And here another issue is emerging – that of the “outsiders”. Safer and his family are different certainly to Georges who nevertheless appreciates their welcoming of him. At school Georges’ companion is “Bob English who draws” another outsider who clearly sees everything visually and likes to communicate in the same way.The metaphor of the taste and the five or six different tastes from sweet to umami intersperse George’s memories of his childhood, especially of his mother who is clearly a wonderful woman and is largely missing in person in the action of the novel, due to her working double shifts as an intensive care nurse. OR IS SHE? I did not catch on until almost the denouement in spite of clues left, like dots, in the narrative – George’s Dad taking clothes and favourite snacks to her at the hospital and spending a lot of time there, when she is supposed to be working. The many murmured phone calls behind closed doors which Georges refers us to. So completely blinded was I by the smokescreen put up by Rebecca Stead about Safer’s game of deception, as it turns out to be, – that I did not pick up on the truth until it is revealed by Georges Georges knows the truth, but has been unable to face up to it and has been deceiving himself. His final acceptance comes right after he has devised and executed a campaign which foils the class bully’s persecution of him and others by rallying all the “outsider” or “ not cool kids” to stick together and sabotage the famous taste test – all feigning non-detection of the unpleasant substance and bucking the stats which say there will normally be only 1 or 2 non tasters in a class.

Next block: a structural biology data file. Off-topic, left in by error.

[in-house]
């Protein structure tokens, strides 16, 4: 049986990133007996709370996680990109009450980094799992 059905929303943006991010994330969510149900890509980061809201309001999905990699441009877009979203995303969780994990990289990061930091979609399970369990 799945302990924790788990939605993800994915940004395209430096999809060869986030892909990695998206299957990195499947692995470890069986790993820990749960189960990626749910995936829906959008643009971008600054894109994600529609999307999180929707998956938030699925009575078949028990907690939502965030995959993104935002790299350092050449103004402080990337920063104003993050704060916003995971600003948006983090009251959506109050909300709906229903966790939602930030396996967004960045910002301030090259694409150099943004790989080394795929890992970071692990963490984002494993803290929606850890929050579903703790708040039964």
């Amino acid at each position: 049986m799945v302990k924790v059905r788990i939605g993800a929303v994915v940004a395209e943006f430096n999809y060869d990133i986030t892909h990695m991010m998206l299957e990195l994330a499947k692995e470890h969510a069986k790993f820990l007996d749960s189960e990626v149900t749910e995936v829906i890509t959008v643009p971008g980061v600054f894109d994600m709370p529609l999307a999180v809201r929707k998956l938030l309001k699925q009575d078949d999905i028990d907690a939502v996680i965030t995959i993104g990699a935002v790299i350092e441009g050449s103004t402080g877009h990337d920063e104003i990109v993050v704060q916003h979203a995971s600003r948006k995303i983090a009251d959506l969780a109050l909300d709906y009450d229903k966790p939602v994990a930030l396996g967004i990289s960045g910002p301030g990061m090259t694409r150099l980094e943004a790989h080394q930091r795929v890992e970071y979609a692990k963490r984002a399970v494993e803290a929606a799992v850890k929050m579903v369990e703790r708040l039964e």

Apart from the taste analogy through the book, running through the narrative Rebecca Stead also refers to the technique of pointilisme as executed by Georges Seurat, our unreliable narrator’s namesake. Georges’ mum often advises him to look at life as a big picture to see clearly and not get bogged down in detail. This is like looking at a Seurat painting – look too closely and all you see are unrelated dots. This is echoed in the description of George’s mother’s first aeroplane flight seeing things from above from a different perspective. The “ways of seeing” analogy is central to the themes and we have seen it in the surveillance techniques, Safer using binoculaurs to watch the parakeets nesting, Bob English who draws visual messages, scrabble tiles making up a message, a blue dot on the palm of your hand, a fortune cookie message. These elements and the multiple narrative are like the different colours of the dots making up the whole finished novel, and we are only able to see the whole picture of this story when Georges our unreliable narrator can finally step away from his self-deception about his mother.

Once this is revealed and Georges comes to terms with Safer’s deception over Mr. X which he says was a game he thought Georges was in on all along, the resolution is swift – too swift and easy perhaps? George’s mum is almost fully recovered, his Dad is building a new career and. Mr. X is revealed to be a normal guy. Also revealed is Safer’s other less than honest depiction of himself covering up for his agoraphobia and other fears – lifts, germs and endless others. Safer is now going out and about and is talking even of going to school.

These complex elements are structured into a deceptively simple story, Rebecca Stead’s apparently easy style tis actually playing with her readers and our responses until she finally gives us the perspective to see how all the dots join up.

Seurat Sunday Afternoon on the island of Grand Jatte


About Erica Gillingham

Academic, Writer, Craft. LGBT Children's Literature. London, UK, via California ·